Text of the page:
Johnson finished this game with 143 yards receiving on five receptions, but he could easily have had over 250. Stafford missed him on four deep routes that would have resulted in huge plays if the ball had gone his way. Tramon Williams was responsible for Johnson for most of the game and even though he competed well, he received too much help from his teammates to give up so many deep routes.

Week 12 v Houston Texans:
Average Depth of Cornerback at Snap: 5.45 yards.
Average Depth of Safety at Snap: 14.08 yards.
Plays Without Safety Help at Snap: 13.
Successful Routes/Total Routes: 29/58.
Types of Routes Run: Eight.
Zone Plays/Man Plays: 12/46.
Route Depth: 2 Short, 17 Intermediate, 39 Deep.
Double Teams: 18.

Without number one cornerback Johnathan Joseph, the Texans weren't really able to challenge Johnson. Alan Ball spent most of his day trying to cover him with the help of double teams. Kareem Jackson also helped, and while he competed well, he wasn't able to contain him either.

Week 13 v Indianapolis Colts:
Average Depth of Cornerback at Snap: 5.77 yards.
Average Depth of Safety at Snap: 13.8 yards.
Plays Without Safety Help at Snap: 14.
Successful Routes/Total Routes: 25/40.
Types of Routes Run: Eight.
Zone Plays/Man Plays: 11/29.
Route Depth: 1 Short, 11 Intermediate, 28 Deep.
Double Teams: Five.

Johnson beat Cassius Vaughn for a touchdown in the end zone with a slant, but Stafford threw the ball behind him so much so that it completely took him out of the play. Late in the fourth quarter, he did the same after Johnson beat Vaughn on a double move deep down the sideline.

When Johnson's production wasn't there early in the season, Stafford wasn't pushing the ball in his direction enough. Now that he was, he was missing way too many opportunities for big plays.

Week 14 v Green Bay Packers:
Average Depth of Cornerback at Snap: 5.27 yards.
Average Depth of Safety at Snap: 14.02 yards.
Plays Without Safety Help at Snap: 20.
Successful Routes/Total Routes: 23/40.
Types of Routes Run: 10.
Zone Plays/Man Plays: 13/27.
Route Depth: 1 Short, 11 Intermediate, 28 Deep.
Double Teams: Five.

In their second matchup, the Packers focused less on Johnson and asked Williams to cover him on his own more often. The Lions turned down too many opportunities to go to that matchup, instead running the ball too often when there was no safety to Johnson's side of the field.

Week 15 v Arizona Cardinals:
Average Depth of Cornerback at Snap: 5.39 yards.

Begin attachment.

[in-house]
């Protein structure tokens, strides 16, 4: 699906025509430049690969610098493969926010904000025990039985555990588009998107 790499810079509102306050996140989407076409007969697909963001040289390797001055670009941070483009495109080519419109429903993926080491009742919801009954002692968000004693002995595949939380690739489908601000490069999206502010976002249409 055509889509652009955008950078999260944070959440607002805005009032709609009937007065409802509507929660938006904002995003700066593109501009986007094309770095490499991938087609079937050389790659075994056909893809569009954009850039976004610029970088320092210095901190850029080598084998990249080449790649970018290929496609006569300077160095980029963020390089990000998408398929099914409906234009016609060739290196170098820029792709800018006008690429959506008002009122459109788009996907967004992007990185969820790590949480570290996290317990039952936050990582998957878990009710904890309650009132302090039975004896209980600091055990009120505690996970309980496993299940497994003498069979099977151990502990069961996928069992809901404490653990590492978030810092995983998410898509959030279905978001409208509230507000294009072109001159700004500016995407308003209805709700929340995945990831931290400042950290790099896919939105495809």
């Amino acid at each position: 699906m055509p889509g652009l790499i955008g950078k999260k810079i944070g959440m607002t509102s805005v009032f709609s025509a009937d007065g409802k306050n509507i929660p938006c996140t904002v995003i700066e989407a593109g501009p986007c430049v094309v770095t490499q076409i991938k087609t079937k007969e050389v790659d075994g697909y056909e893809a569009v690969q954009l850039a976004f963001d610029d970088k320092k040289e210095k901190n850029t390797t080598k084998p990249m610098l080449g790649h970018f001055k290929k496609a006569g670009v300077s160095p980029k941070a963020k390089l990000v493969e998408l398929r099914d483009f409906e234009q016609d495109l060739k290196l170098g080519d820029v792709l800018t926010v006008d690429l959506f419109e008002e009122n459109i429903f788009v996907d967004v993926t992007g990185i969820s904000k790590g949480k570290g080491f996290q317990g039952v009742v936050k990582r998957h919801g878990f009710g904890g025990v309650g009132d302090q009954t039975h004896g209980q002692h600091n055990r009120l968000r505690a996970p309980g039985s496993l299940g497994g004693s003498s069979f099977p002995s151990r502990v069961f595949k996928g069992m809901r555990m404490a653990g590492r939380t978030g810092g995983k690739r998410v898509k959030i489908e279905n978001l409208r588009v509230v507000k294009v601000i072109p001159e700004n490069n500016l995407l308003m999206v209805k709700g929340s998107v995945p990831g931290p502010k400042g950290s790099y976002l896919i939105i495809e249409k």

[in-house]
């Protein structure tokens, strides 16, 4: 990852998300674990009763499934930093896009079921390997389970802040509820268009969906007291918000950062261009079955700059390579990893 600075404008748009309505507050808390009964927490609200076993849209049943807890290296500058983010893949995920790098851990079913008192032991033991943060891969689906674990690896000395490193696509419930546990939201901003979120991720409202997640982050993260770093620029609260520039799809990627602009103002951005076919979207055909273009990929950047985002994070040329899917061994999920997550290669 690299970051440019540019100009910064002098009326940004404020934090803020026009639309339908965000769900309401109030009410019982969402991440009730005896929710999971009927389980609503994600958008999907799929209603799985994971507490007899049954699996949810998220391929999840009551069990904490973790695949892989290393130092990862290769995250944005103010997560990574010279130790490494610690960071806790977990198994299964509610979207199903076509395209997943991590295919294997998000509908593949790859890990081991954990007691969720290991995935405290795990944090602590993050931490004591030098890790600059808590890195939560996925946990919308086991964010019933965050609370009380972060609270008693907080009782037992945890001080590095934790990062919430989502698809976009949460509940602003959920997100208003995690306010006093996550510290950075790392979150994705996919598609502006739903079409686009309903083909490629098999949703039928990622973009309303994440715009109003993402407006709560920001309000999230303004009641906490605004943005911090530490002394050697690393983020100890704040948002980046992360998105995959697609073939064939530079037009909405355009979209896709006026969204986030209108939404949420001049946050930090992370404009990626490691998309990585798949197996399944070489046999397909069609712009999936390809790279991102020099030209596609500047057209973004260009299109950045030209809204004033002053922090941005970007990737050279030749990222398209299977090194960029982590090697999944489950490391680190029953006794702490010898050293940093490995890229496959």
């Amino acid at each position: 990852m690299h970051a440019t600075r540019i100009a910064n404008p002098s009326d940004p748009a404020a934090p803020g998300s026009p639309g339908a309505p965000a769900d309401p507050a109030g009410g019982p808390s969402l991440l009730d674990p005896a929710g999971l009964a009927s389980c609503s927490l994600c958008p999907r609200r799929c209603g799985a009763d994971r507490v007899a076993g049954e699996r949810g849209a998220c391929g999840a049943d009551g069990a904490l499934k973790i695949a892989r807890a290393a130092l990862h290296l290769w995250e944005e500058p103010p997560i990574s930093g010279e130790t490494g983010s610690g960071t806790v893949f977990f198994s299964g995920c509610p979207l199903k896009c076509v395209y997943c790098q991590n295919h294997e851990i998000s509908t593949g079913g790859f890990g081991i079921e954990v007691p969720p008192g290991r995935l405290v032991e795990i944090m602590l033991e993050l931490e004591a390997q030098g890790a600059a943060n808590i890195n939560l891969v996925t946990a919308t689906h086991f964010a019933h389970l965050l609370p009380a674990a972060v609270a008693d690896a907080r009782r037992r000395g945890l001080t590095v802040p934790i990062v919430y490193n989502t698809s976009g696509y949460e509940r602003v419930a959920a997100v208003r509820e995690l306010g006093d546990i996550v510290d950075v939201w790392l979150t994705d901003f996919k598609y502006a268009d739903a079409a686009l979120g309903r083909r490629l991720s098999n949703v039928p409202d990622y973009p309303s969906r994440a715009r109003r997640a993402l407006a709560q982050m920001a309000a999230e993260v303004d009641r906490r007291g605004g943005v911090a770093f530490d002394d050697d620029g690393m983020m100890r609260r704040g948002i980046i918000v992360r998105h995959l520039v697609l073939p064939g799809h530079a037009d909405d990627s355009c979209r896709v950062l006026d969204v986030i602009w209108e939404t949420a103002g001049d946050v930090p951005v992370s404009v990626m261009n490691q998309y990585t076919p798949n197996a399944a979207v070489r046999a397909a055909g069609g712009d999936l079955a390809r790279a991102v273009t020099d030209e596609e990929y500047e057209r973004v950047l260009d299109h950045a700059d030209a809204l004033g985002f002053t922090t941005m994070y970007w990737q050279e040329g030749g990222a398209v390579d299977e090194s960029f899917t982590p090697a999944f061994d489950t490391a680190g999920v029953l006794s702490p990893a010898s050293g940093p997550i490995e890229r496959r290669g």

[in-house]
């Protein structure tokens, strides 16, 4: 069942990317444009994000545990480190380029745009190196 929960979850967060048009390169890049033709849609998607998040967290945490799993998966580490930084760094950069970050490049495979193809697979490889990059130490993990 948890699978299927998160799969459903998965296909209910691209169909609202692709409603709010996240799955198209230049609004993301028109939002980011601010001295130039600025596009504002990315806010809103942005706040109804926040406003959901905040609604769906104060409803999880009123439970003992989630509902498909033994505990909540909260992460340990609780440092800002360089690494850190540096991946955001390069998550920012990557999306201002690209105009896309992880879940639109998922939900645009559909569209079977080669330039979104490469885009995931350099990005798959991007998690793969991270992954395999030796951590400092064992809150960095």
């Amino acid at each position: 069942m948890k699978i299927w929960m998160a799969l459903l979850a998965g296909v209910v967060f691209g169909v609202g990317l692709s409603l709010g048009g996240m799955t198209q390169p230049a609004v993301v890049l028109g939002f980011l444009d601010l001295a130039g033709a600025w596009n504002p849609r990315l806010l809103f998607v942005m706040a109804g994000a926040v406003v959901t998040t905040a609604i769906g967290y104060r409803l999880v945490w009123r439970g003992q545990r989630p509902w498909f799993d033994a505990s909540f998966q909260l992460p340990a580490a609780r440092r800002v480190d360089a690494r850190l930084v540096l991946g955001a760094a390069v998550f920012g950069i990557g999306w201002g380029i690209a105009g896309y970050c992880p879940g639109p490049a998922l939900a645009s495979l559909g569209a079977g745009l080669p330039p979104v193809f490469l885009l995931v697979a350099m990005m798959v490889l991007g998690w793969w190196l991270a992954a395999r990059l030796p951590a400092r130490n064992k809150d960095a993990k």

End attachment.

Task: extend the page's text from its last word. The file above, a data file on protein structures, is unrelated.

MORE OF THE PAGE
Average Depth of Safety at Snap: 14.51 yards.
Plays Without Safety Help at Snap: 22.
Successful Routes/Total Routes: 22/42.
Types of Routes Run: 10.
Zone Plays/Man Plays: 18/26.
Route Depth: 0 Short, 15 Intermediate, 27 Deep.
Double Teams: 11.

Cardinals defensive coordinator Ray Horton appeared to be trying to confuse the Lions' offense with his defense because there was no real consistency from snap-to-snap. Patrick Peterson was routinely put in single coverage against Johnson all over the field, but despite his physical talents, he couldn't stick to the veteran receiver. On other occasions, Kerry Rhodes would be the primary defender with two defensive backs standing over him at the line of scrimmage. The Cardinals used that double-team tactic in the open-field, but not at the goal line.

Johnson finished the game with 10 receptions for 121 yards, but Stafford missed him when he was open in the end zone, instead throwing an interception to Greg Toler.

Week 16 v Atlanta Falcons:
Average Depth of Cornerback at Snap: 7.72 yards.
Average Depth of Safety at Snap: 16.53 yards.
Plays Without Safety Help at Snap: Six.
Successful Routes/Total Routes: 19/40.
Types of Routes Run: Nine.
Zone Plays/Man Plays: 32/8.
Route Depth: 1 Short, 7 Intermediate, 32 Deep.
Double Teams: Five.

The Falcons played mostly zone to try and contain Johnson, something they couldn't do as he racked up over 200 yards in receiving. Not everything went the offense's way however, as Stafford threw a wayward pass in his direction that went straight to Asante Samuel for an easy interception. 

Week 17 v Chicago Bears:
Average Depth of Cornerback at Snap: 6.79 yards.
Average Depth of Safety at Snap: 15.16 yards.
Plays Without Safety Help at Snap: 10.
Successful Routes/Total Routes: 15/36.
Types of Routes Run: Eight.
Zone Plays/Man Plays: 21/15.
Route Depth: 2 Short, 9 Intermediate, 25 Deep.
Double Teams: Three.

Tillman should be very happy with how he contained Johnson during this game, but the receiver still managed to finish the game with over 70 yards.